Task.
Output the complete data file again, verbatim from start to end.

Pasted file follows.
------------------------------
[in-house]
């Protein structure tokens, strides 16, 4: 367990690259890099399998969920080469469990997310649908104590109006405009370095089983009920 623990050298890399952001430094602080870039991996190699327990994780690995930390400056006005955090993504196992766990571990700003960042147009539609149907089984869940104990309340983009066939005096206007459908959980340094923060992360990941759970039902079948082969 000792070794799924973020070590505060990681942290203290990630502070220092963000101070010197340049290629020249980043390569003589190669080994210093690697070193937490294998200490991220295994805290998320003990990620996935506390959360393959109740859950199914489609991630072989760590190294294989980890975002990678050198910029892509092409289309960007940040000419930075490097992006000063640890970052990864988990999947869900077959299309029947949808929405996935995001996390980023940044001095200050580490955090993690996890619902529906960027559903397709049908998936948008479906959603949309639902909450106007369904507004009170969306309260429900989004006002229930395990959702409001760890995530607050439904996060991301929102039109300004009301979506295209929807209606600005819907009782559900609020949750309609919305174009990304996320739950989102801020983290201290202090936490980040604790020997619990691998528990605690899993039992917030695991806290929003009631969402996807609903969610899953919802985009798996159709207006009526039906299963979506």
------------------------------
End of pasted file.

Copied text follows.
[in-house]
């Protein structure tokens, strides 16, 4: 367990690259890099399998969920080469469990997310649908104590109006405009370095089983009920 623990050298890399952001430094602080870039991996190699327990994780690995930390400056006005955090993504196992766990571990700003960042147009539609149907089984869940104990309340983009066939005096206007459908959980340094923060992360990941759970039902079948082969 000792070794799924973020070590505060990681942290203290990630502070220092963000101070010197340049290629020249980043390569003589190669080994210093690697070193937490294998200490991220295994805290998320003990990620996935506390959360393959109740859950199914489609991630072989760590190294294989980890975002990678050198910029892509092409289309960007940040000419930075490097992006000063640890970052990864988990999947869900077959299309029947949808929405996935995001996390980023940044001095200050580490955090993690996890619902529906960027559903397709049908998936948008479906959603949309639902909450106007369904507004009170969306309260429900989004006002229930395990959702409001760890995530607050439904996060991301929102039109300004009301979506295209929807209606600005819907009782559900609020949750309609919305174009990304996320739950989102801020983290201290202090936490980040604790020997619990691998528990605690899993039992917030695991806290929003009631969402996807609903969610899953919802985009798996159709207006009526039906299963979506």